66.  The Government submitted that the interference had been in accordance with the 1996 Federal Act on Leaving and Entering the Russian Federation (Procedures), which had been accessible to the applicant and foreseeable as to its effects.

67.  The applicant claimed that the ban imposed on him in 2003 and its further extensions had had no legal basis in Russian law as it existed at the relevant time and had therefore been arbitrary. The law cited by the Government, namely the 1996 Federal Act on Leaving and Entering the Russian Federation (Procedures), had not been clear enough for anyone to foresee that non‑payment of a judgment debt would result in a travel ban. The old 1997 Federal Act on Enforcement Proceedings had not contained any provision authorising the bailiffs’ service to impose a travel ban on the debtor. It was not until 2007 that a new Federal Act on Enforcement Proceedings had been passed, establishing a framework for restricting a debtor’s right to leave his or her own country. The applicant also considered that both the old and the new laws on enforcement proceedings were incompatible with Article 27 of the Russian Constitution.

( B)  The Court’s assessment

68.  The Court reiterates its settled case-law according to which the expression “in accordance with the law” not only requires that the impugned measure should have some basis in domestic law, but also refers to the quality of the law in question. Firstly, the law must be adequately accessible: the citizen must be able to have an indication that is adequate in the circumstances of the legal rules applicable to a given case. Secondly, a norm cannot be regarded as a "law" unless it is formulated with sufficient precision to enable the citizen to regulate his conduct: he must be able - if need be with appropriate advice - to foresee, to a degree that is reasonable in the circumstances, the consequences which a given action may entail. Those consequences need not be foreseeable with absolute certainty: experience shows this to be unattainable. Again, whilst certainty is highly desirable, it may bring in its train excessive rigidity and the law must be able to keep pace with changing circumstances. Accordingly, many laws are inevitably couched in terms which, to a greater or lesser extent, are vague and whose interpretation and application are questions of practice (see The Sunday Times v. the United Kingdom (no. 1), 26 April 1979, §§ 47-49, Series A no. 30 and Centro Europa 7 S.r.l. and Di Stefano v. Italy [GC], no. 38433/09, §§ 140 and 141, ECHR 2012).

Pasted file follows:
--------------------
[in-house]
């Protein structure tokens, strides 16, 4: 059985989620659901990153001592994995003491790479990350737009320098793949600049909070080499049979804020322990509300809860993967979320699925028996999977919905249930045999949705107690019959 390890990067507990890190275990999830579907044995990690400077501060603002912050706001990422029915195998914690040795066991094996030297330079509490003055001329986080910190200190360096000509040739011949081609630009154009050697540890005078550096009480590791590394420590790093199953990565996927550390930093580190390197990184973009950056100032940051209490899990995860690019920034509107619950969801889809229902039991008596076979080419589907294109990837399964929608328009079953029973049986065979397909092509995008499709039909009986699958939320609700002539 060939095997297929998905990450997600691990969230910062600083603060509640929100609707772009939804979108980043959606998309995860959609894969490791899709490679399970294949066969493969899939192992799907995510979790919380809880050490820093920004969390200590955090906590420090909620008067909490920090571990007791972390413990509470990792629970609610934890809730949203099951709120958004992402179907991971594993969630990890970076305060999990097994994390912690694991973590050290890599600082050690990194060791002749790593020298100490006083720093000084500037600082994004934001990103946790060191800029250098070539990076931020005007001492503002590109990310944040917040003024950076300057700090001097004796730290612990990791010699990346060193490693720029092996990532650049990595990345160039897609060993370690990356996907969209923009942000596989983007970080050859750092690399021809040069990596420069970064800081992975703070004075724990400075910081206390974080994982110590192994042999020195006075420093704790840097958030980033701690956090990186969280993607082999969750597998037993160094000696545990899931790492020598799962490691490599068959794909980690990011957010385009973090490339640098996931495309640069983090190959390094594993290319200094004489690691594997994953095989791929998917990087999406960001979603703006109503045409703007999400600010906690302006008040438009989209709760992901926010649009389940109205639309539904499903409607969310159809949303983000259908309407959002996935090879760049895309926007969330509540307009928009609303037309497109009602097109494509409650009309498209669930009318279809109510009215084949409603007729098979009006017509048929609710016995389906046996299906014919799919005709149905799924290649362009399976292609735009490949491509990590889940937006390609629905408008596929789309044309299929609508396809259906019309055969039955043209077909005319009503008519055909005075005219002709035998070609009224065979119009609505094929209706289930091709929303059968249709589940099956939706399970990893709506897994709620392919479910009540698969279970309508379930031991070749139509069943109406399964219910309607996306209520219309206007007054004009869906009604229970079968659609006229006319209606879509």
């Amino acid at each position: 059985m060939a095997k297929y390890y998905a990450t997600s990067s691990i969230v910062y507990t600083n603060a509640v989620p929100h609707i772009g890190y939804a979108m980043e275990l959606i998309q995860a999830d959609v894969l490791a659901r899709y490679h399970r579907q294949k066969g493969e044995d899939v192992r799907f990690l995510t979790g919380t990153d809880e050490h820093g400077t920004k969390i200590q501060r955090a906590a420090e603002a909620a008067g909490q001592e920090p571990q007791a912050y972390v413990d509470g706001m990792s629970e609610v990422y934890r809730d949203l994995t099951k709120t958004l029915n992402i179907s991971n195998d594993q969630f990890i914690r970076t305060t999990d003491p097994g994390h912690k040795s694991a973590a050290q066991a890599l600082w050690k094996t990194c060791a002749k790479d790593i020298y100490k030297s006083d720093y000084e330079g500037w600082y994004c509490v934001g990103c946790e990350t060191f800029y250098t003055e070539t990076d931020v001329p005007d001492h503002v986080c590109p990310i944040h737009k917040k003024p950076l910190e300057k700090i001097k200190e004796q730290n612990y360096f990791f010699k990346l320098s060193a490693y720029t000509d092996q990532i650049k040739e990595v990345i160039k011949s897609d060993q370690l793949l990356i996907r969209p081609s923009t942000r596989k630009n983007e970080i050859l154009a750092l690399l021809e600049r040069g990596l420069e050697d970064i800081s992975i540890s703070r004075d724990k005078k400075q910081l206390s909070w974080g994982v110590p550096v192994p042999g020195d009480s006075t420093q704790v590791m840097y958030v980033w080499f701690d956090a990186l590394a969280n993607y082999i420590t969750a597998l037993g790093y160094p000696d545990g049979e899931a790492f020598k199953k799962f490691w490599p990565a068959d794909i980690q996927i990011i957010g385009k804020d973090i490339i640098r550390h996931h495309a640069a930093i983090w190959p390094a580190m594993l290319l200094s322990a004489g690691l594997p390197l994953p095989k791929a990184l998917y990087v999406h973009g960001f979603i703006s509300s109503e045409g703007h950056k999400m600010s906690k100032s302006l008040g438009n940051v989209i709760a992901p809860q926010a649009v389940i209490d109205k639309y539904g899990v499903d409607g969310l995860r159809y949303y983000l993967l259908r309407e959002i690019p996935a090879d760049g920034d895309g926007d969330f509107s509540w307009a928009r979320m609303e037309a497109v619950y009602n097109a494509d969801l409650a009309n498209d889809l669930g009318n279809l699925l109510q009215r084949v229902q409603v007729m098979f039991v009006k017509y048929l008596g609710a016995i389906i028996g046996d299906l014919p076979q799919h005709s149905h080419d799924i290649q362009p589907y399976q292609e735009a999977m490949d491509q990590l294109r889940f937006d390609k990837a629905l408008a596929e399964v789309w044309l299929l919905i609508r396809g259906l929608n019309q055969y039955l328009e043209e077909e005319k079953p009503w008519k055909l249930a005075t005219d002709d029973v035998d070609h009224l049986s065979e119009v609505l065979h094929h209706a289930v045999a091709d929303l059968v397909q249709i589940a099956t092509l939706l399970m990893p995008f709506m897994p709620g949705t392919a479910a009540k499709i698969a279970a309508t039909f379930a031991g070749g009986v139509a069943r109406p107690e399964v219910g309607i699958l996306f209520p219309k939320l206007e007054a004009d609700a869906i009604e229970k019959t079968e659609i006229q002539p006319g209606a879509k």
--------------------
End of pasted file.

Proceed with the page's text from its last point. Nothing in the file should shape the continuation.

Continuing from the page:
69.  The level of precision required of domestic legislation – which cannot in any case provide for every eventuality – depends to a considerable degree on the content of the law in question, the field it is designed to cover and the number and status of those to whom it is addressed. It is moreover primarily to domestic authorities to interpret and apply domestic law (see Vogt v. Germany, 26 September 1995, § 48, Series A no. 323).

70.  The phrase “in accordance with the law” also requires the domestic law to be compatible with the rule of law; it thus implies that there must be a measure of protection in domestic law against arbitrary interferences by public authorities with the rights safeguarded by Convention (see Malone v. the United Kingdom, 2 August 1984, § 67, Series A no. 82). A law which confers a discretion must indicate the scope of that discretion, although the detailed procedures and conditions to be observed do not necessarily have to be incorporated in rules of substantive law (see Silver and Others v. the United Kingdom, 25 March 1983, § 88, Series A no. 61).

71.  The Court observes that when imposing the travel bans on the applicant the authorities referred to three legal acts: the 1996 Federal Act on Leaving and Entering the Russian Federation (Procedures) (section 15(5)), the 1997 Federal Act on Enforcement Proceedings (section 4(1) and (3), section 44(3) and section 45(5)) and the 1997 Federal Act on the Bailiffs’ Service (section 14) (see “Relevant domestic law” above).

72.  In so far as the applicant complained that the 1997 Federal Act on Enforcement Proceedings as in force at the material time did not contain any provision authorising the bailiffs’ service to impose a travel ban on the debtor, the Court observes that although a travel ban was not listed in section 45 of the Act among the compulsory measures which could be imposed by the bailiff on a debtor, it was stated in that section that, apart from the measures listed, the bailiff could take any other measures provided for by the law on enforcement proceedings or by other federal laws in order to enforce the writ of execution. In the present case the bailiffs’ service imposed the travel ban with reference to the 1996 Federal Act on Leaving and Entering the Russian Federation (Procedures), section 15(5) of which provided that the right of a Russian citizen to leave the Russian Federation could be temporarily restricted if he or she evaded obligations imposed on him or her by a court. The Court therefore concludes that the travel restrictions imposed on the applicant had a basis in domestic law.